Steve Jobs is best known as the co-founder of Apple and the man who spurred the company to greatness, but he also co-founded Pixar Animation Studios, another company that’s both highly successful and widely admired for the quality animated movies that it produces.
In a new book that’s slated to be released next week, Pixar president and co-founder Ed Catmull gives an inside look at Pixar and what made the company so successful. An early excerpt describing Steve Jobs and his influence on the company has been published at Gizmodo, giving an inside look at Jobs’ later years.
Though Jobs is often described as obsessed with perfection and relentlessly tough on his employees, Catmull notes that he underwent a significant transformation as he matured, becoming sensitive to other people’s feelings and their “value as contributors to the creative process” during his last two decades of life.
Catmull attributes some of that personality shift to Jobs’ experiences at Pixar, a company that he was particularly proud of because of the lasting impact its films had on the world. Jobs believed that movies endure because they “dig for deeper truths” and later in life, he fully embraced the “nobility of entertaining people.”
His experience with Pixar was part of this change. Steve aspired to create utilitarian things that also brought joy; it was his way of making the world a better place. That was part of why Pixar made him so proud—because he felt the world was better for the films we made. He used to say regularly that as brilliant as Apple products were, eventually they all ended up in landfills.
During Pixar’s early years, Jobs is described as the company’s benefactor, later becoming a “protector” who gave constructive criticism within the company but defended it to the outside world. As a side project, Pixar was a “place [Jobs] could relax and play a little,” which changed him for the better, according to Catmull.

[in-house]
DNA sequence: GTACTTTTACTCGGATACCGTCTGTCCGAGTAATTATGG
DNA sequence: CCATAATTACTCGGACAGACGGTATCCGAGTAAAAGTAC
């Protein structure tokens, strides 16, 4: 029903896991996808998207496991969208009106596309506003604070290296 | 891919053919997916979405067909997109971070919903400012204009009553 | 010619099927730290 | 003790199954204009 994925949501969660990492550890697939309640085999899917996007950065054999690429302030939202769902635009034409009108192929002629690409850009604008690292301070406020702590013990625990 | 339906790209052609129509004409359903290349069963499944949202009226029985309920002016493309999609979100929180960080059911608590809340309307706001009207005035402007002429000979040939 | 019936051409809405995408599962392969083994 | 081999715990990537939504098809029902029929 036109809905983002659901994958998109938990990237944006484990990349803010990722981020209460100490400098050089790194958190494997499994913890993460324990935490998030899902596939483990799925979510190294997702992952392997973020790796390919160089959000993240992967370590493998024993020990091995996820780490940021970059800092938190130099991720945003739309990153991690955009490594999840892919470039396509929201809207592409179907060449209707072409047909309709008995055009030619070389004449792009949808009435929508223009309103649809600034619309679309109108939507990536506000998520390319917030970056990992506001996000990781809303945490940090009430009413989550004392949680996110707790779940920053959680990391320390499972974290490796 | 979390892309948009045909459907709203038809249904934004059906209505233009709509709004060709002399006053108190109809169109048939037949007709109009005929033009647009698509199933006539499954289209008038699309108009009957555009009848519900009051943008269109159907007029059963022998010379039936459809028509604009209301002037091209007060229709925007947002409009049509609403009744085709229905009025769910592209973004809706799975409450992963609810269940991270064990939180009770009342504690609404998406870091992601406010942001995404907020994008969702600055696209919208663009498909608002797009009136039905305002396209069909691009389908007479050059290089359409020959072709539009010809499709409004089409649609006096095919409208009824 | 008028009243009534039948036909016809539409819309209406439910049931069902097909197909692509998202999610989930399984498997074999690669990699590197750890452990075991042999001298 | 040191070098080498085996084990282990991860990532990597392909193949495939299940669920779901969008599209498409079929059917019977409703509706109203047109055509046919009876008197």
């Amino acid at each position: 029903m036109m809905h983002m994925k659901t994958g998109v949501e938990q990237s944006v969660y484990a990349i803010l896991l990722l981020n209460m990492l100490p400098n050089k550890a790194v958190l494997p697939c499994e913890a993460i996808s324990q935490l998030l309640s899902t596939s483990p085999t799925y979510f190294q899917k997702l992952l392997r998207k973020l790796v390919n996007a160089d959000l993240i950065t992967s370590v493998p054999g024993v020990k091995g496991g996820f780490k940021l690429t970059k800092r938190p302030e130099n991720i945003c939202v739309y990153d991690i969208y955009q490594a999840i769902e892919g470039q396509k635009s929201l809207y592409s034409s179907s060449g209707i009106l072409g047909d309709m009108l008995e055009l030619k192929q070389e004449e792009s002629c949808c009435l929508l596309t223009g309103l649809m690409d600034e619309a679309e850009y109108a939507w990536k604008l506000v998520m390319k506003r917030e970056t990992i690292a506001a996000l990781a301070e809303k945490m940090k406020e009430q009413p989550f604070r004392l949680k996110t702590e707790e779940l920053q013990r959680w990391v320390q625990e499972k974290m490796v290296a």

While he never lost his intensity, we watched him develop the ability to listen. More and more, he could express empathy and caring and patience. He became truly wise. The change in him was real, and it was deep.
Jobs was able to diagnose problems at Pixar with “startling efficiency,” focusing on the problem itself and not the filmmakers. As he spent more time at the company, he became “more articulate and observant of people’s feelings.”
Some people have said that he got mellower with age, but I don’t think that’s an adequate description of what happened; it sounds too passive, as if he just was letting more go. Steve’s transformation was an active one. He continued to engage; he just changed the way he went about it.
Catmull’s Creativity, Inc.: Overcoming the Unseen Forces That Stand in the Way of True Inspiration is currently available for preorder on Amazon.com and will be released on April 8. The full excerpt on Steve Jobs’ role at Pixar is well worth reading and can be found over at Gizmodo.
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